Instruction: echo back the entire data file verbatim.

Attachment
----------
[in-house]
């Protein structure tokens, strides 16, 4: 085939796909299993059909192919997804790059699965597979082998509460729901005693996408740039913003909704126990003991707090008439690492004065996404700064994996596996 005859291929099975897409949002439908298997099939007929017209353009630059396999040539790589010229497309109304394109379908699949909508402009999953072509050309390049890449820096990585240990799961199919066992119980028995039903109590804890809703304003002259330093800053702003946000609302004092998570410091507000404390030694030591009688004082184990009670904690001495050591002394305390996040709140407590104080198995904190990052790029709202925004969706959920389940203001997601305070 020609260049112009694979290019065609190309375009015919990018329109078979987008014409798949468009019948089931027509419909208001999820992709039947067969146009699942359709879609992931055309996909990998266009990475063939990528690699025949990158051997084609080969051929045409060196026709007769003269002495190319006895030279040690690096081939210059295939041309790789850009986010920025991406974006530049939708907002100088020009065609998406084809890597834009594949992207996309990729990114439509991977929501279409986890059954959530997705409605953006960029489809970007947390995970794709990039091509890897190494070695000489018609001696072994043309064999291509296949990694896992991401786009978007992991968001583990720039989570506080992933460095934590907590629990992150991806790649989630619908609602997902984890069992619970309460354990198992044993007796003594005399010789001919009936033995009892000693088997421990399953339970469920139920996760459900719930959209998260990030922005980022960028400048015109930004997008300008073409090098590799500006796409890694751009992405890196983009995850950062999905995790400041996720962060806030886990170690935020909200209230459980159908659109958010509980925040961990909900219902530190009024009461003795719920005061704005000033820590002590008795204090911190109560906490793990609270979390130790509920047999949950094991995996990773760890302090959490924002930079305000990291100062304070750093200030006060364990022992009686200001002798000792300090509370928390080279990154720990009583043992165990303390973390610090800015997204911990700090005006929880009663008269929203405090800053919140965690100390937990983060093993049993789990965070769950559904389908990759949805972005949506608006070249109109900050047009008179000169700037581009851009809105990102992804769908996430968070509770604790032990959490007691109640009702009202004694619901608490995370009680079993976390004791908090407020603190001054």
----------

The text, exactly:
[in-house]
């Protein structure tokens, strides 16, 4: 085939796909299993059909192919997804790059699965597979082998509460729901005693996408740039913003909704126990003991707090008439690492004065996404700064994996596996 005859291929099975897409949002439908298997099939007929017209353009630059396999040539790589010229497309109304394109379908699949909508402009999953072509050309390049890449820096990585240990799961199919066992119980028995039903109590804890809703304003002259330093800053702003946000609302004092998570410091507000404390030694030591009688004082184990009670904690001495050591002394305390996040709140407590104080198995904190990052790029709202925004969706959920389940203001997601305070 020609260049112009694979290019065609190309375009015919990018329109078979987008014409798949468009019948089931027509419909208001999820992709039947067969146009699942359709879609992931055309996909990998266009990475063939990528690699025949990158051997084609080969051929045409060196026709007769003269002495190319006895030279040690690096081939210059295939041309790789850009986010920025991406974006530049939708907002100088020009065609998406084809890597834009594949992207996309990729990114439509991977929501279409986890059954959530997705409605953006960029489809970007947390995970794709990039091509890897190494070695000489018609001696072994043309064999291509296949990694896992991401786009978007992991968001583990720039989570506080992933460095934590907590629990992150991806790649989630619908609602997902984890069992619970309460354990198992044993007796003594005399010789001919009936033995009892000693088997421990399953339970469920139920996760459900719930959209998260990030922005980022960028400048015109930004997008300008073409090098590799500006796409890694751009992405890196983009995850950062999905995790400041996720962060806030886990170690935020909200209230459980159908659109958010509980925040961990909900219902530190009024009461003795719920005061704005000033820590002590008795204090911190109560906490793990609270979390130790509920047999949950094991995996990773760890302090959490924002930079305000990291100062304070750093200030006060364990022992009686200001002798000792300090509370928390080279990154720990009583043992165990303390973390610090800015997204911990700090005006929880009663008269929203405090800053919140965690100390937990983060093993049993789990965070769950559904389908990759949805972005949506608006070249109109900050047009008179000169700037581009851009809105990102992804769908996430968070509770604790032990959490007691109640009702009202004694619901608490995370009680079993976390004791908090407020603190001054």